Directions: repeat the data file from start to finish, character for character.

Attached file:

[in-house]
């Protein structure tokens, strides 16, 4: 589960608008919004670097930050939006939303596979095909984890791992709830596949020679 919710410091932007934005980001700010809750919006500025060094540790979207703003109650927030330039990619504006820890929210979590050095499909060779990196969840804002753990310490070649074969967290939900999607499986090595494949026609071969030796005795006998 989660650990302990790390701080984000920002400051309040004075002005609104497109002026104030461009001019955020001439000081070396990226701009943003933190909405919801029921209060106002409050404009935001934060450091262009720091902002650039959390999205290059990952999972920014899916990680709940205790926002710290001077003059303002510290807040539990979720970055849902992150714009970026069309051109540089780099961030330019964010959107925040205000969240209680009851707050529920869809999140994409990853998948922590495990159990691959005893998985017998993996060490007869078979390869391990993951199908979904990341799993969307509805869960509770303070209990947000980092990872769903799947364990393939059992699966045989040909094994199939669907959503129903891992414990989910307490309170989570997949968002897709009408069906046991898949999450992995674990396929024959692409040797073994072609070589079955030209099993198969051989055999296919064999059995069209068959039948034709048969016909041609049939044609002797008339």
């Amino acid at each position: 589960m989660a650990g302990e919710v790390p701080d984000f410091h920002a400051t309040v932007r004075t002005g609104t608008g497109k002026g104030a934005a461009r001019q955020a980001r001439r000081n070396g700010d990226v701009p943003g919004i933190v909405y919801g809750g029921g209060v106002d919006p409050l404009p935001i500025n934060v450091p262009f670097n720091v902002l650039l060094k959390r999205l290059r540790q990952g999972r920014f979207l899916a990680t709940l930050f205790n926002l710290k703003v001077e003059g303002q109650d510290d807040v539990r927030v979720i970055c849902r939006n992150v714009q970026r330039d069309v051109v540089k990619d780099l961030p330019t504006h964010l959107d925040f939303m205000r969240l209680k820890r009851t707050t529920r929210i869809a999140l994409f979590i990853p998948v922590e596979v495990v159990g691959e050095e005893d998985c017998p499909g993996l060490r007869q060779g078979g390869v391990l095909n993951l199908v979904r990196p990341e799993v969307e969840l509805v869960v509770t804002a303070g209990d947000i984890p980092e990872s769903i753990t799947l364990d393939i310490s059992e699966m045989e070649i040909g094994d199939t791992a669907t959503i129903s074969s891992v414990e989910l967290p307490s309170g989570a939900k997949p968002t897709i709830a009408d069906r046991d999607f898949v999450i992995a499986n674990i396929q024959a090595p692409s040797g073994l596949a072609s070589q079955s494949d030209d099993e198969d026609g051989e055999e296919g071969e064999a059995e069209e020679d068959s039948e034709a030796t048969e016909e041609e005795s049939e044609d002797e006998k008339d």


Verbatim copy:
[in-house]
């Protein structure tokens, strides 16, 4: 589960608008919004670097930050939006939303596979095909984890791992709830596949020679 919710410091932007934005980001700010809750919006500025060094540790979207703003109650927030330039990619504006820890929210979590050095499909060779990196969840804002753990310490070649074969967290939900999607499986090595494949026609071969030796005795006998 989660650990302990790390701080984000920002400051309040004075002005609104497109002026104030461009001019955020001439000081070396990226701009943003933190909405919801029921209060106002409050404009935001934060450091262009720091902002650039959390999205290059990952999972920014899916990680709940205790926002710290001077003059303002510290807040539990979720970055849902992150714009970026069309051109540089780099961030330019964010959107925040205000969240209680009851707050529920869809999140994409990853998948922590495990159990691959005893998985017998993996060490007869078979390869391990993951199908979904990341799993969307509805869960509770303070209990947000980092990872769903799947364990393939059992699966045989040909094994199939669907959503129903891992414990989910307490309170989570997949968002897709009408069906046991898949999450992995674990396929024959692409040797073994072609070589079955030209099993198969051989055999296919064999059995069209068959039948034709048969016909041609049939044609002797008339």
């Amino acid at each position: 589960m989660a650990g302990e919710v790390p701080d984000f410091h920002a400051t309040v932007r004075t002005g609104t608008g497109k002026g104030a934005a461009r001019q955020a980001r001439r000081n070396g700010d990226v701009p943003g919004i933190v909405y919801g809750g029921g209060v106002d919006p409050l404009p935001i500025n934060v450091p262009f670097n720091v902002l650039l060094k959390r999205l290059r540790q990952g999972r920014f979207l899916a990680t709940l930050f205790n926002l710290k703003v001077e003059g303002q109650d510290d807040v539990r927030v979720i970055c849902r939006n992150v714009q970026r330039d069309v051109v540089k990619d780099l961030p330019t504006h964010l959107d925040f939303m205000r969240l209680k820890r009851t707050t529920r929210i869809a999140l994409f979590i990853p998948v922590e596979v495990v159990g691959e050095e005893d998985c017998p499909g993996l060490r007869q060779g078979g390869v391990l095909n993951l199908v979904r990196p990341e799993v969307e969840l509805v869960v509770t804002a303070g209990d947000i984890p980092e990872s769903i753990t799947l364990d393939i310490s059992e699966m045989e070649i040909g094994d199939t791992a669907t959503i129903s074969s891992v414990e989910l967290p307490s309170g989570a939900k997949p968002t897709i709830a009408d069906r046991d999607f898949v999450i992995a499986n674990i396929q024959a090595p692409s040797g073994l596949a072609s070589q079955s494949d030209d099993e198969d026609g051989e055999e296919g071969e064999a059995e069209e020679d068959s039948e034709a030796t048969e016909e041609e005795s049939e044609d002797e006998k008339d």